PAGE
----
They will want to create a similar memory with their family. When starting a new project, the brand that created this video will stick out in their mind.
This brand could run a promotion all about this summer’s family project. Fans and followers could send in pictures of projects completed as a family. Deer-hunting stands, new decks, cool furniture, etc.
Follow up on a submission of an outstanding or out-of-the-ordinary piece that a family built together. Interview them and write about their incredible ingenuity. The chances of a blog like this getting shared are far more likely than a blog about the tools themselves.
The brand could donate tools and help set up an event for the Big Brothers Big Sisters foundation. They would have experts on hand to assist with building birdhouses for their community. This would be great PR and may get picked up by media outlets. It is also consistent with the “family” theme of this campaign.
When a truly great campaign has been executed, there is no need for gimmicks or tricks to get your brand’s message out there. SEO is important, keyword research is important, the “perfect” title tag is important, but it should never be the first step in your process. When you get visitors to your site and other outlets, the creative content will be sure to leave an impression.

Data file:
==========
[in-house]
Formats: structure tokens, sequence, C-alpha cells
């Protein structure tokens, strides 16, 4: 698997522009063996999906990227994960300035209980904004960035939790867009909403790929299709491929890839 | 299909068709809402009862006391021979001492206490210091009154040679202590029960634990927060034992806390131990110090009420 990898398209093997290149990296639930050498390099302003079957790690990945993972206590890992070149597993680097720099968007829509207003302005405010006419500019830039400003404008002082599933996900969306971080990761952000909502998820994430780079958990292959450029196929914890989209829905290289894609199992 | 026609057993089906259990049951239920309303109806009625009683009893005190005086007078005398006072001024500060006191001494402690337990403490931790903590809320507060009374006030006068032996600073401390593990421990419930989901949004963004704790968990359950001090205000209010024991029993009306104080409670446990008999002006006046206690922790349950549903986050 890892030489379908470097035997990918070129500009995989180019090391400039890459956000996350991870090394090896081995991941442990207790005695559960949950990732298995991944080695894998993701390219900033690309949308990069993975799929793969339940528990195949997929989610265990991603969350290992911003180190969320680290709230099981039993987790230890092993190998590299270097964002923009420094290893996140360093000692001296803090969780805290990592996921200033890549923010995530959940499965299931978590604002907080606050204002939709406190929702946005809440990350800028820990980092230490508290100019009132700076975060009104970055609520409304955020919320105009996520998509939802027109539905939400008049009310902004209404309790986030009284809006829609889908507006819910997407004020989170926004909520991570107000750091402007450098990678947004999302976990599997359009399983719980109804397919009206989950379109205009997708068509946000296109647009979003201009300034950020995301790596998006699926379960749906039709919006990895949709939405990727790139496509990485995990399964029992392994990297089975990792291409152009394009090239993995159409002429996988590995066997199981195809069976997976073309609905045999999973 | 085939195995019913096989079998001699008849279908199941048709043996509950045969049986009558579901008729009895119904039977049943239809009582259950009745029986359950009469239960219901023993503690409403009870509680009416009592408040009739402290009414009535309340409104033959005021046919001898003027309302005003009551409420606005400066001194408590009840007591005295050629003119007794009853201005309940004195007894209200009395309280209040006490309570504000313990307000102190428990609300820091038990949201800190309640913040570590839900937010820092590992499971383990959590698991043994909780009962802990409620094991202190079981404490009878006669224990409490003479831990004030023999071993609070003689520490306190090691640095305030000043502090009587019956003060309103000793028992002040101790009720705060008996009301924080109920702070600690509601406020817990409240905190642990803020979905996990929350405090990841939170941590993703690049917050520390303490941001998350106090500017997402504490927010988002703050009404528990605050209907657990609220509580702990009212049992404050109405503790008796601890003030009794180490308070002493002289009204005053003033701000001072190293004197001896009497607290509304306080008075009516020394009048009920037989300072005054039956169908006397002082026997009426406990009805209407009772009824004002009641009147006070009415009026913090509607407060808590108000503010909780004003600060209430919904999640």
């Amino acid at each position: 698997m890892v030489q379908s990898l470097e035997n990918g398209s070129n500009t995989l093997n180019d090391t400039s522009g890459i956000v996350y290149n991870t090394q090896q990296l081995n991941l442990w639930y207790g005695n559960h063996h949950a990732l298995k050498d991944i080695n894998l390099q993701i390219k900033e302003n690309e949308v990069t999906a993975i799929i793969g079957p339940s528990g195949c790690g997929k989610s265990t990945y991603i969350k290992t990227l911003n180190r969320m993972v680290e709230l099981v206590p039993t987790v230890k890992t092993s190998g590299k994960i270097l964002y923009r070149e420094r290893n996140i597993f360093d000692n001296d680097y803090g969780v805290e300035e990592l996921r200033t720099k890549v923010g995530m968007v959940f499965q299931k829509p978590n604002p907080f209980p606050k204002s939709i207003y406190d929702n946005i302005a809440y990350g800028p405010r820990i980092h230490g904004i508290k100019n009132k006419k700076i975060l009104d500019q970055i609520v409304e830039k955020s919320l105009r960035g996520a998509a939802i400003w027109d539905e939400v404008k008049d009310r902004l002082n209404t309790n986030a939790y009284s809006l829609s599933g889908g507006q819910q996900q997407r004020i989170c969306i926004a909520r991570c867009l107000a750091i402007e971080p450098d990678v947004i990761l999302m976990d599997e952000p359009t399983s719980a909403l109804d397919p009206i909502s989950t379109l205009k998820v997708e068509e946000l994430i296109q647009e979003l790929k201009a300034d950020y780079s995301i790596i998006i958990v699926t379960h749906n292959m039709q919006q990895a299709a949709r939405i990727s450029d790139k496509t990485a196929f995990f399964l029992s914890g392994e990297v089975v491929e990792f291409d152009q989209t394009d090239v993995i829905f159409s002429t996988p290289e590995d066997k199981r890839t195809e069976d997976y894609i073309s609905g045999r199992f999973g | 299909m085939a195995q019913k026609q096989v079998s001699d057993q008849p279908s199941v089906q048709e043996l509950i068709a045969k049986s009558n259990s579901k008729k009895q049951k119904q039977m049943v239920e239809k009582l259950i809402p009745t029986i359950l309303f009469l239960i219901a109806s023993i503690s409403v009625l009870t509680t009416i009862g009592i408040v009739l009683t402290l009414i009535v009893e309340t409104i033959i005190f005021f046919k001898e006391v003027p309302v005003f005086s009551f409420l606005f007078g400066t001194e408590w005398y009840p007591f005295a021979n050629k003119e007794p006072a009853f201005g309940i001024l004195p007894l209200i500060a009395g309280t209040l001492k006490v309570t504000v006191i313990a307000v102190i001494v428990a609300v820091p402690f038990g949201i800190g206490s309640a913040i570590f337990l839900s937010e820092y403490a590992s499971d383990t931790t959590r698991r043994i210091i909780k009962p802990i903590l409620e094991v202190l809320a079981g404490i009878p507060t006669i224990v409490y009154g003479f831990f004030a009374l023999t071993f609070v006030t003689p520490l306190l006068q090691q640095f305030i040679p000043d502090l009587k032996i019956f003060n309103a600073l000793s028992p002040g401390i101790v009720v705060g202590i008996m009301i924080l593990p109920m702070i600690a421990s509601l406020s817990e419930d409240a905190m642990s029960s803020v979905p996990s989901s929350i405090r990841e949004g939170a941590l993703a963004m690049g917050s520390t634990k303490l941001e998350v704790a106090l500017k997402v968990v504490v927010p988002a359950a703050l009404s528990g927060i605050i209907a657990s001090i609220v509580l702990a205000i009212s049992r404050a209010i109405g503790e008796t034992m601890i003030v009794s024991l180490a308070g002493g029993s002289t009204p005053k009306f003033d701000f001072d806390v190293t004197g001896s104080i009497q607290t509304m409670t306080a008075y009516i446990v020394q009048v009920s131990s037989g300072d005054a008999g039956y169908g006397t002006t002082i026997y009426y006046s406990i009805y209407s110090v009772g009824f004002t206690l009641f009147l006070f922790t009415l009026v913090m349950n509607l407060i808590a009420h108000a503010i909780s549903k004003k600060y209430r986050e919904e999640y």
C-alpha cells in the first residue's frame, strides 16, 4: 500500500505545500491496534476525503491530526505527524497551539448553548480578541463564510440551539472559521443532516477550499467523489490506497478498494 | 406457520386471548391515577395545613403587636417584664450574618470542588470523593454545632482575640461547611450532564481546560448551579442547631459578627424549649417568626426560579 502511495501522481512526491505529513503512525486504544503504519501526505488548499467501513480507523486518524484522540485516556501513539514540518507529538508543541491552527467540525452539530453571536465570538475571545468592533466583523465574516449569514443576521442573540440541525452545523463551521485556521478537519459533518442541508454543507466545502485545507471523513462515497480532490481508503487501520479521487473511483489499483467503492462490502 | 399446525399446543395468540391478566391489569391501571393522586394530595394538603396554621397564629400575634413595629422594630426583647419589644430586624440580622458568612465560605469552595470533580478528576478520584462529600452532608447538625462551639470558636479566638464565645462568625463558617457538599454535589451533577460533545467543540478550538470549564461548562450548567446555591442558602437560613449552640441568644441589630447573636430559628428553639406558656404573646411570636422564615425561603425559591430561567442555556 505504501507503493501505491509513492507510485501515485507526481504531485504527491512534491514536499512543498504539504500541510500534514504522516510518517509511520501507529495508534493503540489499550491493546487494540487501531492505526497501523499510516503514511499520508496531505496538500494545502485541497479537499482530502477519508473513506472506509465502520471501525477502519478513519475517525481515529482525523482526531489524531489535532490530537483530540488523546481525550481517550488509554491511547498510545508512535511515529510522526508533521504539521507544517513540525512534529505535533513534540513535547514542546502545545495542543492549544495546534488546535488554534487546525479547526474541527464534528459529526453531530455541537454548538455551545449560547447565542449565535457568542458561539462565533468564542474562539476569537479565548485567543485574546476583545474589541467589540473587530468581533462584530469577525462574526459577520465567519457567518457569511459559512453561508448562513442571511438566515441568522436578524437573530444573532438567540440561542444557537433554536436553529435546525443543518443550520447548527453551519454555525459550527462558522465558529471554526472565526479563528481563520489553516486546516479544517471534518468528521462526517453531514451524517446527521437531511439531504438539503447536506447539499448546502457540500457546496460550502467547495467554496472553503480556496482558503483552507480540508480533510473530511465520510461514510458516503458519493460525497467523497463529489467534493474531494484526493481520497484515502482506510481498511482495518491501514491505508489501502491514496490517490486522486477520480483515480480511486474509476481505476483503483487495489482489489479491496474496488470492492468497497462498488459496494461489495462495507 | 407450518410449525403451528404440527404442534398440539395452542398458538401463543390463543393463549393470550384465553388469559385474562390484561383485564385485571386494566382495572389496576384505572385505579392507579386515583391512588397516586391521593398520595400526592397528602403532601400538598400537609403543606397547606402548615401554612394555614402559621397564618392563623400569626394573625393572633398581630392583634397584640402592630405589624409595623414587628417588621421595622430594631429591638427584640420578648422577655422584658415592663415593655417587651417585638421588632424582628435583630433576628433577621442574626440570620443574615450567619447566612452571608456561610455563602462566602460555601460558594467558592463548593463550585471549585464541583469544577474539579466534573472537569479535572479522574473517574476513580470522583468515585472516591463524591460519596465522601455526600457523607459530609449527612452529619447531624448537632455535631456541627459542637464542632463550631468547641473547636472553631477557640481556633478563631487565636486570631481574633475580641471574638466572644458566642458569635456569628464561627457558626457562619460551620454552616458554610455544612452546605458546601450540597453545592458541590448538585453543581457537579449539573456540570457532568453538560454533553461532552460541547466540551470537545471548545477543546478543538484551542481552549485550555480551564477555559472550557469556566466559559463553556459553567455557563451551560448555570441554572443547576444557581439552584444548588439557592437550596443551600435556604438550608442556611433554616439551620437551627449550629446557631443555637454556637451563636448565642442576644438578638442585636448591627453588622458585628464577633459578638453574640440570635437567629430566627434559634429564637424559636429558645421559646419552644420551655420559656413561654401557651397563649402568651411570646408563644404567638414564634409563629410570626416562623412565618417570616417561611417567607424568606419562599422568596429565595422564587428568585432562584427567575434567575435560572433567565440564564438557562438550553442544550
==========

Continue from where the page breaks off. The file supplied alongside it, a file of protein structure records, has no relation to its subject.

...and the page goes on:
The Idea People has four full-time copywriters who specialize in creating high quality digital marketing campaigns. To learn more about how a creative team of entertainers can bring your digital marketing efforts to the next level, please call Jay Joyce with The Idea People at 704-398-4437 or email firstname.lastname@example.org.